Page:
Home Linux Commands Fundamental Linux Commands For Newbies (2024 Update)

Fundamental Linux Commands For Newbies (2024 Update)

Mastering the Linux Basics: Essential Linux Commands for New and Intermediate Users.

By sk
Published: Updated: 2.1K views

This comprehensive guide explains fundamental Linux commands every user should know. From navigating directories and managing files to monitoring system resources and troubleshooting issues, these essential Linux commands will help you to master the Linux command line with ease.

We have categorized the commands into various groups, each accompanied by practical examples for better understanding. By the end, you'll have a solid foundation for using the Linux terminal with confidence.

File and Directory Management on Linux

For Linux users, working with files and directories through the command line is a fundamental skill.

Whether you're a newbie or an experienced user, the following file management commands will help you to navigate, create, copy, move, and manipulate files and directories with ease.

Listing Directory Contents

The ls command is your go-to tool for displaying the contents of a directory.

Run ls in your terminal, and it will show you the names of files and subdirectories within the current working directory.

ls

But what if you want more information? Use the -l option for a long listing format, revealing details like file permissions, ownership, size, and last modification date.

ls -l

Don't forget about those sneaky hidden files that start with a dot (.). To view the hidden files and directories, add the -a option.

ls -a

Combine these options with ls -al to get a comprehensive view of all files and directories, including hidden ones, in a detailed long listing format.

ls -al

Sample Output:

total 80
drwxr-x--- 16 ostechnix ostechnix 4096 May 13 13:18 .
drwxr-xr-x 3 root root 4096 May 13 13:13 ..
-rw------- 1 ostechnix ostechnix 169 May 13 13:29 .bash_history
-rw-r--r-- 1 ostechnix ostechnix 220 Mar 31 14:11 .bash_logout
-rw-r--r-- 1 ostechnix ostechnix 3771 Mar 31 14:11 .bashrc
drwx------ 10 ostechnix ostechnix 4096 May 13 17:50 .cache
drwx------ 12 ostechnix ostechnix 4096 May 13 17:42 .config
drwxr-xr-x 2 ostechnix ostechnix 4096 May 13 13:14 Desktop
drwxr-xr-x 2 ostechnix ostechnix 4096 May 13 13:14 Documents
drwxr-xr-x 2 ostechnix ostechnix 4096 May 13 13:14 Downloads
drwx------ 2 ostechnix ostechnix 4096 May 13 13:18 .gnupg
drwx------ 4 ostechnix ostechnix 4096 May 13 13:13 .local
drwxr-xr-x 2 ostechnix ostechnix 4096 May 13 13:14 Music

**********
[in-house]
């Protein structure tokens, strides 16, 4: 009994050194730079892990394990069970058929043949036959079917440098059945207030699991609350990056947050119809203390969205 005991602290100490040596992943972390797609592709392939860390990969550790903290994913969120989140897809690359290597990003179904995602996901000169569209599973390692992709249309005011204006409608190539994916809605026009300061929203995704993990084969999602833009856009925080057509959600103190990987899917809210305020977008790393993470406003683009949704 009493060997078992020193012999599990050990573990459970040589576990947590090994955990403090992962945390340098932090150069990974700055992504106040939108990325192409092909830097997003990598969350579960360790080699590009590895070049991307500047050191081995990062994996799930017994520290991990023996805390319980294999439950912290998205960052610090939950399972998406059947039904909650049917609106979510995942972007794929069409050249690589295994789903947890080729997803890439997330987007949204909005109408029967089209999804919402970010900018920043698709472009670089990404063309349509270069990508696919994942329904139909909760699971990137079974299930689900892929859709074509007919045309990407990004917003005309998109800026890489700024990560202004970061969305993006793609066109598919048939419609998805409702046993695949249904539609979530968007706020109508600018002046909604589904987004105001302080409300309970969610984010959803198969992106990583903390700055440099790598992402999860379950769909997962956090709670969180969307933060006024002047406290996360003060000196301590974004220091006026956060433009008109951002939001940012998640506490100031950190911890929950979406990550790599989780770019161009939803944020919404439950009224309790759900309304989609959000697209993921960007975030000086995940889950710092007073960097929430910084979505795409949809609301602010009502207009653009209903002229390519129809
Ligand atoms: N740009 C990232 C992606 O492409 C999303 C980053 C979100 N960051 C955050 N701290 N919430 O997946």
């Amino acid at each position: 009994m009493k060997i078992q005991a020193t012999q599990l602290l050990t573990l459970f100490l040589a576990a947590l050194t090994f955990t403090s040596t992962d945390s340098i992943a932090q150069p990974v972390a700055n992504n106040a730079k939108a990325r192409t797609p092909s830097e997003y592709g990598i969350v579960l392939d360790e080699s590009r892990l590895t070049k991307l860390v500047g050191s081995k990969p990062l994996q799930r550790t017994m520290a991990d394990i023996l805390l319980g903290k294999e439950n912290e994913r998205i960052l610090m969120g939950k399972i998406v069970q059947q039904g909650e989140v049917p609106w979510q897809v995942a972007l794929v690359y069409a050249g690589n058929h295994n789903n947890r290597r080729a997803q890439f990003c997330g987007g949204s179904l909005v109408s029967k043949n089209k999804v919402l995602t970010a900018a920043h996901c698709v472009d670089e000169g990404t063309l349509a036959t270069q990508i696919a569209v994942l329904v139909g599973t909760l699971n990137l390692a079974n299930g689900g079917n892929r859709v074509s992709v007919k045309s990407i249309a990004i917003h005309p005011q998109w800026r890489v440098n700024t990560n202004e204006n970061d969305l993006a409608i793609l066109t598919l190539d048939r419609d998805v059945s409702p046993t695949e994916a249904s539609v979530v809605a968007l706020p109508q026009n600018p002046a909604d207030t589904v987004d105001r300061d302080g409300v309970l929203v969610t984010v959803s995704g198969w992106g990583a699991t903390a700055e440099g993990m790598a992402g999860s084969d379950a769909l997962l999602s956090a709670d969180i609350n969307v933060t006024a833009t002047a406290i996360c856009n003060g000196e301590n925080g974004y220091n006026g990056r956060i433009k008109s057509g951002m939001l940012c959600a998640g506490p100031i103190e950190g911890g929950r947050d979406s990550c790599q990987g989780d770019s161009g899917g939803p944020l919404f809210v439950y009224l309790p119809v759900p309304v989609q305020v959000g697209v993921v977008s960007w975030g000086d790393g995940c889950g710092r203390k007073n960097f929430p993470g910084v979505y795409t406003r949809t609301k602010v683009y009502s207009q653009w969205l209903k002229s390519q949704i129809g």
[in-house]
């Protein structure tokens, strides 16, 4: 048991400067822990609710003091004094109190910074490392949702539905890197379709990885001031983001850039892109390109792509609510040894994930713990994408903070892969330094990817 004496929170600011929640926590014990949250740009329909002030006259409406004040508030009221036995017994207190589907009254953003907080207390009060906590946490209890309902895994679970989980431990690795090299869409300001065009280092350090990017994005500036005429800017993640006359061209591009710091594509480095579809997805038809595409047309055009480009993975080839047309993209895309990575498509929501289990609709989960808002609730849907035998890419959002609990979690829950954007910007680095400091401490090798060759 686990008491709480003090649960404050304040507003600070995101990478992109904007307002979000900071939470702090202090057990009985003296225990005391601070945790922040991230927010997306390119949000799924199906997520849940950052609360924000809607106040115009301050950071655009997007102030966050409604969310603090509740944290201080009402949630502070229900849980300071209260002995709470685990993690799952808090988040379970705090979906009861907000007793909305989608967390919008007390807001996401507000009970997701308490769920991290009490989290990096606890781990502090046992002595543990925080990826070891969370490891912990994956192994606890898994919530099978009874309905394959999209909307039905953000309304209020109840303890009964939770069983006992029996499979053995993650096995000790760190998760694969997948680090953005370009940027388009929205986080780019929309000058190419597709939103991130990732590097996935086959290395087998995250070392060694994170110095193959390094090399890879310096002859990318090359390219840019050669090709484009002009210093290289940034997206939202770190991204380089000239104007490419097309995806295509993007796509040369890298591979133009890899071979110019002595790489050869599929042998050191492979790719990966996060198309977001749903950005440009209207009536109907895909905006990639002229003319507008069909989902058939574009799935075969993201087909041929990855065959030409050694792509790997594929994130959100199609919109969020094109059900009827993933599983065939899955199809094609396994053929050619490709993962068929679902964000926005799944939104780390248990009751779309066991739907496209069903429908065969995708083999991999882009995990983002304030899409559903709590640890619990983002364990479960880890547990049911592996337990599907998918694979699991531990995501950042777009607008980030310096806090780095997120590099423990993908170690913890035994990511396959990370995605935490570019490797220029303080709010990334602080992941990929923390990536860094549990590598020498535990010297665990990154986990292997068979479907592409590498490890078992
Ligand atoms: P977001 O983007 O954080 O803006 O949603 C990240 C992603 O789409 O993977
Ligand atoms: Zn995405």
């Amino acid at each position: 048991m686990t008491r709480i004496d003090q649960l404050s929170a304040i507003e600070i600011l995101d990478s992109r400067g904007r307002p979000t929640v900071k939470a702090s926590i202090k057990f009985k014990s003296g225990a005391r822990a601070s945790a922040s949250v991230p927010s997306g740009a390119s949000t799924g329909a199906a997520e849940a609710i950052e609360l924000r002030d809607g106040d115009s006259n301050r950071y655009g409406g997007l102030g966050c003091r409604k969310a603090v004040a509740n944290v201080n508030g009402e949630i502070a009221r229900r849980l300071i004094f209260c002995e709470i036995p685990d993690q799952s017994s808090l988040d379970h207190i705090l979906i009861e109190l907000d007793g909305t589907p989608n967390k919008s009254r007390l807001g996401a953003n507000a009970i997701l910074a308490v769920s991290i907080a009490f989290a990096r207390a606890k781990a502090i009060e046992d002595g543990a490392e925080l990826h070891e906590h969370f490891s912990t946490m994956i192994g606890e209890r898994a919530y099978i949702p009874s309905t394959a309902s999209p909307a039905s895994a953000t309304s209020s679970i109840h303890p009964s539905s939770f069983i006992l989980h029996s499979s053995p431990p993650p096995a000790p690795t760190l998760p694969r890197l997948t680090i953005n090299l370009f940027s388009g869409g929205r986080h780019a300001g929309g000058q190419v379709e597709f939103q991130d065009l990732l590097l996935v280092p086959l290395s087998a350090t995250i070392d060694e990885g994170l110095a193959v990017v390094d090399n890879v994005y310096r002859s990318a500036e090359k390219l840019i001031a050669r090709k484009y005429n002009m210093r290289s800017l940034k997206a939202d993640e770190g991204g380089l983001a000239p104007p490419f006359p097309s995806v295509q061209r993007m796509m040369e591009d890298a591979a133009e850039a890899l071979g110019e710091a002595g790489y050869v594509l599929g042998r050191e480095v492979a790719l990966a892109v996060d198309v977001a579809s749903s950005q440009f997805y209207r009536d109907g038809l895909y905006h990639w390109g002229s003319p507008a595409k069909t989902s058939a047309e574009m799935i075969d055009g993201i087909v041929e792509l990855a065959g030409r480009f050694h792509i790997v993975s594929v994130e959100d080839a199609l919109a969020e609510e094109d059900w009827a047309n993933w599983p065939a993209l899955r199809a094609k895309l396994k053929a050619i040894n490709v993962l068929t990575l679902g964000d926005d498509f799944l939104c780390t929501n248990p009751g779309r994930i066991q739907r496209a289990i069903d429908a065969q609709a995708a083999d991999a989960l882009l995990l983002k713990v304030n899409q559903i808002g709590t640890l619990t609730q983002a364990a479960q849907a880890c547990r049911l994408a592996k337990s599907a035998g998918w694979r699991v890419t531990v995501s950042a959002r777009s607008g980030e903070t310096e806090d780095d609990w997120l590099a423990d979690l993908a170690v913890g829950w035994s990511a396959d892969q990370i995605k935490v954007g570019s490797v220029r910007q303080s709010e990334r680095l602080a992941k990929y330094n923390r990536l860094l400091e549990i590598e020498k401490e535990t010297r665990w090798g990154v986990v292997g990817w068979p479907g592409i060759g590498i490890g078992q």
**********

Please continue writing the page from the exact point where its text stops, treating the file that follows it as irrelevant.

drwxr-xr-x 2 ostechnix ostechnix 4096 May 13 13:14 Pictures
-rw-r--r-- 1 ostechnix ostechnix 807 Mar 31 14:11 .profile
drwxr-xr-x 2 ostechnix ostechnix 4096 May 13 13:14 Public
drwx------ 5 ostechnix ostechnix 4096 May 13 18:00 snap
drwx------ 2 ostechnix ostechnix 4096 May 13 13:14 .ssh
-rw-r--r-- 1 ostechnix ostechnix 0 May 13 13:14 .sudo_as_admin_successful
drwxr-xr-x 2 ostechnix ostechnix 4096 May 13 13:14 Templates
drwxr-xr-x 2 ostechnix ostechnix 4096 May 13 13:14 Videos

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Navigating Directories

Now that you know how to look inside directories, it's time to learn how to move around. Here's where the cd command comes in handy.

cd directory_name

This command changes your current working directory to directory_name. For example, cd Documents will take you to the Documents folder.

But what if you want to move up a level? No problem! Just use cd .. to navigate to the parent directory.

cd ..

And if you ever feel lost or need to start over, simply run cd / to return to the root directory.

cd /

To double-check your current location, use the pwd command, which stands for "print working directory". It'll display the full path of your current working directory.

pwd

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Creating and Deleting Directories

Now that you're a master of navigating directories, let's learn how to create and remove them.

To create a new directory, use the mkdir command followed by the desired directory name.

mkdir new_directory

But what if you need to create nested directories? No sweat! Just add the -p option, and mkdir will create any necessary parent directories along the way.

mkdir -p /path/to/new/directory

Please note that you can also create directories from a text file.

When it's time to clean up, use rmdir to remove an empty directory.

rmdir directory_to_remove

However, if you need to delete a directory and all its contents, use the rm command with the -r option (be careful with this one!).

rm -r directory_to_remove

Working with Files

Managing files is just as important as managing directories. Let's dive into some essential file commands.

To create a new, empty file or update the timestamp of an existing file, use the touch command.

touch new_file.txt

Copying files is a breeze with the cp command. Simply specify the source file and the destination file or directory.